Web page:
The Fresh Loaf

News & Information for Amateur Bakers and Artisan Bread Enthusiasts

Brand new, with a question

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Hairy Crumb's picture
Hairy Crumb

Brand new, with a question

Hi,

 

I ran across the site last night and was so impressed that I had to sign up.  I have a thousand

questions, and here is one of them:

 

The last two loaves I've baked (a french bread and a buttermilk honey bread) have done this

funny thing to me during kneading.  The surface of the dough is rough and broken, with glutenous

craters forming from tears, apparently, in the surface during kneading.  I add flour and the surface

is smooth for a few turns, but then goes back to this craterous stretched surface.  The dough also

tastes a little different...weaker to the tooth.  I pressed on anyway, and after considerable kneading

let the dough rise.  During shaping the dough definitely felt softer than usual.  It baked wonderfully,

but still I feel that something has gone wrong.  Anyone know what's happening here?  I'm thinking

that I didn't manage to develop the gluten properly, but is there any way to save it?  More kneading

didn't seem to work... 

 

Thanks

Ian

 

Mini Oven's picture
Mini Oven

hope we can help out but you might have to answer a few Qs youself.  Like what kind of flour are you using?   Are you using a machine or your hands?  (I personally am all hands!)

Meanwhile, try two things... mix a little less flour into the dough before kneading and See if letting the dough rest covered between mixing and kneading, say 20 min. helps. 

Mini O

Hairy Crumb's picture
Hairy Crumb

Thanks Mini,

 

I am using my hands, strong white flour in the case of the french, and half white whole wheat/half strong white on the buttermilk honey loaf.  The idea of letting it rest for a while makes a lot of sense...I will try.  Does the gluten untangle a bit when you let the dough rest before kneading?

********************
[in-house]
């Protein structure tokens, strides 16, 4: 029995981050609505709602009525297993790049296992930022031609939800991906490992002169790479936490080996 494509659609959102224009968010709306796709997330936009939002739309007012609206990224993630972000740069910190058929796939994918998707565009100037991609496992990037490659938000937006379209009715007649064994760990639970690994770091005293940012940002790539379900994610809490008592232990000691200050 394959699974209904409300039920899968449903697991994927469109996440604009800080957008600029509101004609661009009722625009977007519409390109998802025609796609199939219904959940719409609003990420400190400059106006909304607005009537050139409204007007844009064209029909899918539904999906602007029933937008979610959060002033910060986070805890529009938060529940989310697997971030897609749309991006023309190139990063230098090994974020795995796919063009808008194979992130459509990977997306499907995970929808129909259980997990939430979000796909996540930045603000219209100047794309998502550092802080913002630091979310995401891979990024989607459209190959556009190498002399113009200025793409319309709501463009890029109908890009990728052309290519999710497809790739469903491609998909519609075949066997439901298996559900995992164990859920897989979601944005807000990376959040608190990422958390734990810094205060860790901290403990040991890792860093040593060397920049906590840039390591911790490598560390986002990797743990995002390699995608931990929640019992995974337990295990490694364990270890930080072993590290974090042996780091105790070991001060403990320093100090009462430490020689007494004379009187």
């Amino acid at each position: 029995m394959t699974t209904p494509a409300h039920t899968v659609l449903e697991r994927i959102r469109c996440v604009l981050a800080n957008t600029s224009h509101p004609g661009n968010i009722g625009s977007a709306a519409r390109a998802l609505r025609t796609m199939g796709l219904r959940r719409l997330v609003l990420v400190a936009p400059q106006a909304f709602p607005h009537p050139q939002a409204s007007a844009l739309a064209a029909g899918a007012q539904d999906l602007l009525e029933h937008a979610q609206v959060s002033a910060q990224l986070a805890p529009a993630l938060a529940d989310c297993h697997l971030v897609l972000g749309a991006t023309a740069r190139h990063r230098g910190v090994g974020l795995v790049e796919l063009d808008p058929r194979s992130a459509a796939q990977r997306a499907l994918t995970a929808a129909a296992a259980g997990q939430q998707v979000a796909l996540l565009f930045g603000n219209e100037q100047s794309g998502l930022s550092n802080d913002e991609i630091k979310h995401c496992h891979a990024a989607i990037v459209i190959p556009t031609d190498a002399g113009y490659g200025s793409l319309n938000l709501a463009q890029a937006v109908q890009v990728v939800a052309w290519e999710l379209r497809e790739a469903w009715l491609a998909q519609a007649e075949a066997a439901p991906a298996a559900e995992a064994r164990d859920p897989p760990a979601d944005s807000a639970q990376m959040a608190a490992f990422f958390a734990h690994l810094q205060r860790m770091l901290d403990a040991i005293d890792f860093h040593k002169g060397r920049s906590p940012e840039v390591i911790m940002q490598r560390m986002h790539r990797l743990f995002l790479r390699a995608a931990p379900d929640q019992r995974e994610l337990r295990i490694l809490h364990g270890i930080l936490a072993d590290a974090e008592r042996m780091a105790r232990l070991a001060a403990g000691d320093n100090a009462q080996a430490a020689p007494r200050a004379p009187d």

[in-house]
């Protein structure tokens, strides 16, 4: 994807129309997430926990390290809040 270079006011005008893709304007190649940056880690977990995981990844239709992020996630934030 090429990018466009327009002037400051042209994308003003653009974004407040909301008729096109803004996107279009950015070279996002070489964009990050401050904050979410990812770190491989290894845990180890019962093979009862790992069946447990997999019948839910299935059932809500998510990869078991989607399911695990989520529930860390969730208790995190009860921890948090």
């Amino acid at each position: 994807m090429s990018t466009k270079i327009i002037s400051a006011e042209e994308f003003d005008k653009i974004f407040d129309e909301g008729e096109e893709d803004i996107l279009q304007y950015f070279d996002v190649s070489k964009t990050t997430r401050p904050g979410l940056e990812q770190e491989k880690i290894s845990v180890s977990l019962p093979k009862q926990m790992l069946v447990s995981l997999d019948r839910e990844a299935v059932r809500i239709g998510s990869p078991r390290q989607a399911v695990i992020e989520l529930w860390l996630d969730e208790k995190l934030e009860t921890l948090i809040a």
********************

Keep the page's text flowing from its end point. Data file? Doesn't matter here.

thanks, Hairy

 

Mini Oven's picture
Mini Oven

You are most welcome! To answer your question if gluten untangles when you let the dough rest. Actually it helps develop it. The strong flour absorbs more moisture than say All Purpose and it is important that the gluten has enough moisture to develop.

Your instinct that the gluten it tight is probably right. By using a little less flour and letting the dough rest, the moisture has a chance to work with the gluten and result in more stretch. It is important not to rush into putting too much flour too fast into the dough. Take your time and have some fun slopping it around a bit in the bowl. There is no set rule that says all the flour has to go into the dough.

After mixing (and hard to say in writing but) try to keep it a little looser this time and after resting, you may find, you will hardly need to knead in lots of flour. (It will take less time too!)

Mini O

Hairy Crumb's picture
Hairy Crumb

Great reply Mini.  That makes a lot of sense.  I think some extra time to let the  gluten develop is exactly it.  I will take your advice and leave the dough looser (which is easier as well!)

 

hairy

 

Mini Oven's picture
Mini Oven

What a handle! Hope that isn't a serious discription of your bread! I've had that happen to me on occation eating sweet rolls in foreign countries. Not an appetizing thought.... and enough to make you wanna bake your own bread forever.   So tell me how the next loaf came out?

Mini O